Jesus’ ministry started out in a unique way. He had been baptized and was led by the Spirit to be tempted in the wilderness. Afterwards, he started traveling and preaching about the kingdom of heaven. His message was clear – “Repent….” (4:1-17). He did not preach like the Pharisees who emphasized “external” righteousness, but rather called for a change from within. As he went preaching, he recruited disciples and performed remarkable miracles. This attracted a large following (4:18-25). Jesus realized that there was a huge need. The large following he commanded needed to be taught about the kingdom of heaven that he preached (5:1-2). This kingdom was different from what they knew or were used to. These people associated being blessed (happy, fortunate) with outward things like riches, status in society, having children and so on. But as he sat down on the mountain that day to teach, Jesus gave a new definition to being blessed.
Jesus literally turned the tables. Those he called blessed were those the society would never associate with blessedness. Jesus declared, in essence, that the ideals governing the kingdom of heaven are different from that governing the kingdom his audience lived in. To be blessed, according to Jesus, depended on an inward state and not on “externals.”
The metaphors used by Jesus to describe blessedness attest to the fact that this was a different kingdom. He listed the poor (“poor in spirit”), mourners, meek (“content with just who you are – no more, no less”– Msg.), hungry and thirsty (for righteousness), merciful, peacemakers, and the persecuted, as those who are blessed.
The message of Jesus that day must have jolted his hearers. They never associated “being blessed” with what Jesus described. For them, this teaching was unlike any other they have heard. Jesus came to show “a new way” – the way of the kingdom of heaven. And this was just the beginning of a comprehensive teaching on the kingdom of heaven (chap. 5-7). No wonder, they “were amazed at his teaching” (7:28).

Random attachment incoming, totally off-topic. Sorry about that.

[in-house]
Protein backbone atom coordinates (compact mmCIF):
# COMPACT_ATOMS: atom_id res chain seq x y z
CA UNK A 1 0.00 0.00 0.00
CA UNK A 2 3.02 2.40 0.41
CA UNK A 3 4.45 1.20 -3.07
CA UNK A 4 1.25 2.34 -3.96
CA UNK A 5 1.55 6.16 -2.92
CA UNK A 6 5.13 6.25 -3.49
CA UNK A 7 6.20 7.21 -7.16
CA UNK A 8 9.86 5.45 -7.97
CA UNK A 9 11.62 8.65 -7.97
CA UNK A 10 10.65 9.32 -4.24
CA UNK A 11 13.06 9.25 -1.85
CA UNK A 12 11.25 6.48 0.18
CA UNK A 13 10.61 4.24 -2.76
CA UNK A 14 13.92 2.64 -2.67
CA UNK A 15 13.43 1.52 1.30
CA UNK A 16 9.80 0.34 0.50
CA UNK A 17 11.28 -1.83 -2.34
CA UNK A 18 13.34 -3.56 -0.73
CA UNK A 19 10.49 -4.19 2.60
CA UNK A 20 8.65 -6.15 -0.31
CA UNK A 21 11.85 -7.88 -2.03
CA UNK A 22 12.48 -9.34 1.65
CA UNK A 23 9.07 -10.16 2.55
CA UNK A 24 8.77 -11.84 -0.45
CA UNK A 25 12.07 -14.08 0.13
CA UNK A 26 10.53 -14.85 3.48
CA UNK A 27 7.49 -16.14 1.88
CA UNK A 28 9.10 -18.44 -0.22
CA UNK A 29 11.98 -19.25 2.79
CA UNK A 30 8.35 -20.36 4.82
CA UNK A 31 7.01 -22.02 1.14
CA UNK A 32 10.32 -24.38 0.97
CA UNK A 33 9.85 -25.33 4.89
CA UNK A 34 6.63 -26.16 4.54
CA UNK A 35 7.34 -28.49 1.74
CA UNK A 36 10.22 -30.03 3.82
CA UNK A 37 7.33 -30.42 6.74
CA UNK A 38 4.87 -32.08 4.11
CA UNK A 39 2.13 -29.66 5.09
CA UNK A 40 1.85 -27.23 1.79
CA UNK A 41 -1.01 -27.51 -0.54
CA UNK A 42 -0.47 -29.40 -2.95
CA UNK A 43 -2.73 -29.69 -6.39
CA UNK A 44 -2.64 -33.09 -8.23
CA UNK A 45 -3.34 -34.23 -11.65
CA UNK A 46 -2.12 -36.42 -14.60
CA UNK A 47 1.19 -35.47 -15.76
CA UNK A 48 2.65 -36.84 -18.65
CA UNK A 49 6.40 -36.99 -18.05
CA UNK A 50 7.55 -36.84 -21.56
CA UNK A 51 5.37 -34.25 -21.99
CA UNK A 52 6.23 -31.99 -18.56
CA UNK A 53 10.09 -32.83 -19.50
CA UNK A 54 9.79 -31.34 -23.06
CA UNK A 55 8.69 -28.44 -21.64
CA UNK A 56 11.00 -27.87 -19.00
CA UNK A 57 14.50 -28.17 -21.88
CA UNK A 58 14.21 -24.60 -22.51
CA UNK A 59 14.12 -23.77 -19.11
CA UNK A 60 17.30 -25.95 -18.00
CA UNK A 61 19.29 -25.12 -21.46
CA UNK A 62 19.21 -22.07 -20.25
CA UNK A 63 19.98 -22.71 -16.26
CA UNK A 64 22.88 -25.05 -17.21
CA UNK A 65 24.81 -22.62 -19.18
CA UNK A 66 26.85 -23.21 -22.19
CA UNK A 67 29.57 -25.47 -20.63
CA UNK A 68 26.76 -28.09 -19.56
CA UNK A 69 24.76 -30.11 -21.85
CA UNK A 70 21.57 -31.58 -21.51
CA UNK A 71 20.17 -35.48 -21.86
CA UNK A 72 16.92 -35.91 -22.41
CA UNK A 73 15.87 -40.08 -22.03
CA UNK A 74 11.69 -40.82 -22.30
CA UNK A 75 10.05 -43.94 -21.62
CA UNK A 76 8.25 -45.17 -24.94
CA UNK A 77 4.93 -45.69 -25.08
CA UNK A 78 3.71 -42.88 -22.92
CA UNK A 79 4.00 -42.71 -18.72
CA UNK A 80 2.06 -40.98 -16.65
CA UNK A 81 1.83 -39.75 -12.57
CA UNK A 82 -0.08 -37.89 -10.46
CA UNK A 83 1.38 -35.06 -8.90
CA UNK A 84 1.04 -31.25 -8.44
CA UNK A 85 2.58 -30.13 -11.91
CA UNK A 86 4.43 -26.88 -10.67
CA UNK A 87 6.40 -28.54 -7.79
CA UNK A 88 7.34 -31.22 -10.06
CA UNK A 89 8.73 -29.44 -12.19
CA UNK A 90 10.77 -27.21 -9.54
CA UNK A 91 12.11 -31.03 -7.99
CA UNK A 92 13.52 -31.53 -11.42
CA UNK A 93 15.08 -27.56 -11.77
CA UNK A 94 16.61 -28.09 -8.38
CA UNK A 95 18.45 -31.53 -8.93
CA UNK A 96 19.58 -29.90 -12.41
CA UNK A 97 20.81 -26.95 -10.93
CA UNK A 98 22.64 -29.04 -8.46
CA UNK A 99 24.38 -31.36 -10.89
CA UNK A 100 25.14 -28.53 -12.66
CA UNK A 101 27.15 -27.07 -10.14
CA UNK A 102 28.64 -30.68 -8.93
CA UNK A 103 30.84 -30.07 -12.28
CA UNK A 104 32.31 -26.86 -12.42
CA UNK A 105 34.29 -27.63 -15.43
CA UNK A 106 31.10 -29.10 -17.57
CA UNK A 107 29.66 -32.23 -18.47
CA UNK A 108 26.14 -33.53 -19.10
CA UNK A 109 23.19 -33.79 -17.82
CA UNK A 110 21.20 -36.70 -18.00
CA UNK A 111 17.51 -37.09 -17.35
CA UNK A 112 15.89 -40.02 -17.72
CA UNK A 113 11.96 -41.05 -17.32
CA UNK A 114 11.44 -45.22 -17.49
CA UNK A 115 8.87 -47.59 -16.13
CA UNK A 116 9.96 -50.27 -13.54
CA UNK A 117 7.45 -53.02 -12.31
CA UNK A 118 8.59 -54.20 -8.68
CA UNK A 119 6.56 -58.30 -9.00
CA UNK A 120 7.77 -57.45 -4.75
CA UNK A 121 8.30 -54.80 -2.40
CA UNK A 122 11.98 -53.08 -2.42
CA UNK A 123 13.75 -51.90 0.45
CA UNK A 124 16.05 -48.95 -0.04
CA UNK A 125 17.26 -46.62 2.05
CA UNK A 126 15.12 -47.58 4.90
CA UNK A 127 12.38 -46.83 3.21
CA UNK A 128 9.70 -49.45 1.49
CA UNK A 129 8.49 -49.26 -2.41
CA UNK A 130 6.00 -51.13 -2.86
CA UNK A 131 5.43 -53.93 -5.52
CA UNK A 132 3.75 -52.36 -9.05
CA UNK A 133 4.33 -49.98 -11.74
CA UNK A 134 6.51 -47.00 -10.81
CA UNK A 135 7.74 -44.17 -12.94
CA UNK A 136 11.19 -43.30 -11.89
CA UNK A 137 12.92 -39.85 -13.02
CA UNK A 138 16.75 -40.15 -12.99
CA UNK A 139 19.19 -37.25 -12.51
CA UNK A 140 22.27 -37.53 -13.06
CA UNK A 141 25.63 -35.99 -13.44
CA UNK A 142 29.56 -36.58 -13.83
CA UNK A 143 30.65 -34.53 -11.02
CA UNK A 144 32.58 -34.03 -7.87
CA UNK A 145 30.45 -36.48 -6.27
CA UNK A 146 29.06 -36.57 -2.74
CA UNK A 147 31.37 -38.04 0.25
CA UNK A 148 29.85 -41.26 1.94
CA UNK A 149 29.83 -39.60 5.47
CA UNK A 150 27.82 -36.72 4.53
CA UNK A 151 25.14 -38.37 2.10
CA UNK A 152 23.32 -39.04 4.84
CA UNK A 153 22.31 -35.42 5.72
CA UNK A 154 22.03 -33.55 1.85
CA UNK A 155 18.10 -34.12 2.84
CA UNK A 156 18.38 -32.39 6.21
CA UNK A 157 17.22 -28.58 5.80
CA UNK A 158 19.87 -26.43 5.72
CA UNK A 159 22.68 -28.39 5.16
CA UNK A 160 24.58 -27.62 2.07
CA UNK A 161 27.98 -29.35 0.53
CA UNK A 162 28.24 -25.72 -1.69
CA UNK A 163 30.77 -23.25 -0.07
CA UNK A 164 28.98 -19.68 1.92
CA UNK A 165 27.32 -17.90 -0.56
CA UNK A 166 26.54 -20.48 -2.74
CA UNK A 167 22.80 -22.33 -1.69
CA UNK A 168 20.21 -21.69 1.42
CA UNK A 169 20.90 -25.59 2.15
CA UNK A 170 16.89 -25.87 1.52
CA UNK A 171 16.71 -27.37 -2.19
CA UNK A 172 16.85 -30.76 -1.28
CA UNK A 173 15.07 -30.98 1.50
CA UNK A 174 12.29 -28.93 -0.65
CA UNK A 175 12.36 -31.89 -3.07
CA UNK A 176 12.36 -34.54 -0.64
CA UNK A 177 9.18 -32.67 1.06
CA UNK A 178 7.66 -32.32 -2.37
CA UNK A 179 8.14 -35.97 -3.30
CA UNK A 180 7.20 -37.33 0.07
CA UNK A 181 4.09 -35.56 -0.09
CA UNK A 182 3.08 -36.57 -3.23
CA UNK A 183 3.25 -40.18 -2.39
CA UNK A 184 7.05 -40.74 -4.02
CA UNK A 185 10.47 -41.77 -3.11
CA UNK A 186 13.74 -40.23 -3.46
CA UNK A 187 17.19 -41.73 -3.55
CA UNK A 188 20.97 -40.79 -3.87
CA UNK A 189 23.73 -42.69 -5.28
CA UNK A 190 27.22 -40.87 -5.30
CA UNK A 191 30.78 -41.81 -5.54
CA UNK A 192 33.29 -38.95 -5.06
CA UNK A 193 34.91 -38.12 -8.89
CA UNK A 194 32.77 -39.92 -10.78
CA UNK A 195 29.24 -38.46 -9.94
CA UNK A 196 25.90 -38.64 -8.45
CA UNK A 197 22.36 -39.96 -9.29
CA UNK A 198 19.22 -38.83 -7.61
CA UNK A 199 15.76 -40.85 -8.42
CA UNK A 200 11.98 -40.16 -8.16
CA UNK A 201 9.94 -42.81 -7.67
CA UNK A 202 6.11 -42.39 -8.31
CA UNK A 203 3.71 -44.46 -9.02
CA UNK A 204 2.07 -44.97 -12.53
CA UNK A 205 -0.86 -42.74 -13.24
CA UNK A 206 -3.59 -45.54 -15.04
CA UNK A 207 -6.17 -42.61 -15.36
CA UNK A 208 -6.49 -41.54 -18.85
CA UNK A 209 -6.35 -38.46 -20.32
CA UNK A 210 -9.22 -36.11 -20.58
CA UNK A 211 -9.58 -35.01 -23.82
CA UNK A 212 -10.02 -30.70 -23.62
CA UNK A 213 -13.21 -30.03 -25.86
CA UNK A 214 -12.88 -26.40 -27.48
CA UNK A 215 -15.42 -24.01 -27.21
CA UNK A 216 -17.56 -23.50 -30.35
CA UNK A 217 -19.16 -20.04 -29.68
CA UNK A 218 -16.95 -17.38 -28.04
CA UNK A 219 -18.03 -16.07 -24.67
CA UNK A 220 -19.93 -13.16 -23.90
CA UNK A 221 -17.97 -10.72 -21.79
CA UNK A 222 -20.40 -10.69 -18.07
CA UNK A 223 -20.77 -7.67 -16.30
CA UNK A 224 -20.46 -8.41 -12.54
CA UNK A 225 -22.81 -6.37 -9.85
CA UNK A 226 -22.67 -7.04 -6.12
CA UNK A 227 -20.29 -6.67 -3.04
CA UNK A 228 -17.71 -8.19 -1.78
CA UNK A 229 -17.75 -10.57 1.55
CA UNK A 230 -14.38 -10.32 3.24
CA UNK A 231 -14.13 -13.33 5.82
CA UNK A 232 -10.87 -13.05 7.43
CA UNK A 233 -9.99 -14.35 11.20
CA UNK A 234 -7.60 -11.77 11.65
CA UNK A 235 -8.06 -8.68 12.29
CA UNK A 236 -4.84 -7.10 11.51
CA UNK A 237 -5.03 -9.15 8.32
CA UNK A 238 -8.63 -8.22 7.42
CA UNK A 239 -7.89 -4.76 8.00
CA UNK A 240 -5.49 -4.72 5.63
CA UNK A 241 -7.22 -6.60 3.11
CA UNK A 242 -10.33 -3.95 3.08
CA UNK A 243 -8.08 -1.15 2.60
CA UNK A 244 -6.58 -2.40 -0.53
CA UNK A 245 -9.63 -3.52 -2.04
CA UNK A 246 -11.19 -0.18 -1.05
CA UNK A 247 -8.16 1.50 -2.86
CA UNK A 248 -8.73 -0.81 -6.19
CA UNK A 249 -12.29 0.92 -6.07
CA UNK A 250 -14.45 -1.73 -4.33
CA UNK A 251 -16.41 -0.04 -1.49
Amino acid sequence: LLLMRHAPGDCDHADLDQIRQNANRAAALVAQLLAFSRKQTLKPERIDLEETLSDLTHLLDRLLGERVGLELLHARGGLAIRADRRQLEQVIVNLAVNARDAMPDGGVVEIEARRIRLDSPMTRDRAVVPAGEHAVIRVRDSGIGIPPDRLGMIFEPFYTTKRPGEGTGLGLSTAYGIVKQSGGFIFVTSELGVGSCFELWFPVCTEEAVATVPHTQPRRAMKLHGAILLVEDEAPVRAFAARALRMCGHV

Those of us who profess faith in Christ feel a continuing tension on this side of heaven. “We are in the world but not of the world.” The values and ideals that Jesus propound are completely different from that of the world. We are citizens of a kingdom living in another kingdom, that is unlike the kingdom we represent. Jesus boldly declared, “My kingdom is not of this world…” (John 18:36). He reminds us that “what is highly valued among men is detestable in God’s sight” (Luke 16:15). These two kingdoms are governed by ideals that are unlike each other in every way. For instance, it is expected that the way we treat people would be different from the way society treats them.
CABSA’s Guiding Principles help us in our Christian response and equally guide us to HIV competence. My favourite is “upholding the dignity and worth of every human being.” As members of His kingdom, Jesus calls us to respond with love and care to those who are burdened with one concern or the other. Where there is hatred, Jesus calls us to love. Where there is darkness, Jesus calls us to show the light. Where there is despair, Jesus calls us to bring hope. Where there is injustice, Jesus calls us to defend the cause of the oppressed. Jesus calls us to live like citizens of heaven while we are here on the earth. Our calling then demands that we will always find ourselves at cross-roads with the world. True blessedness comes from living like citizens of heaven while on earth.
To think about: As a citizen of the kingdom of heaven, in what ways would you respond differently to those who are living with HIV and AIDS than others in your society?
Written by: Tunde Fowe, Family Impact, CCoH Facilitator Representative and Lead Trainer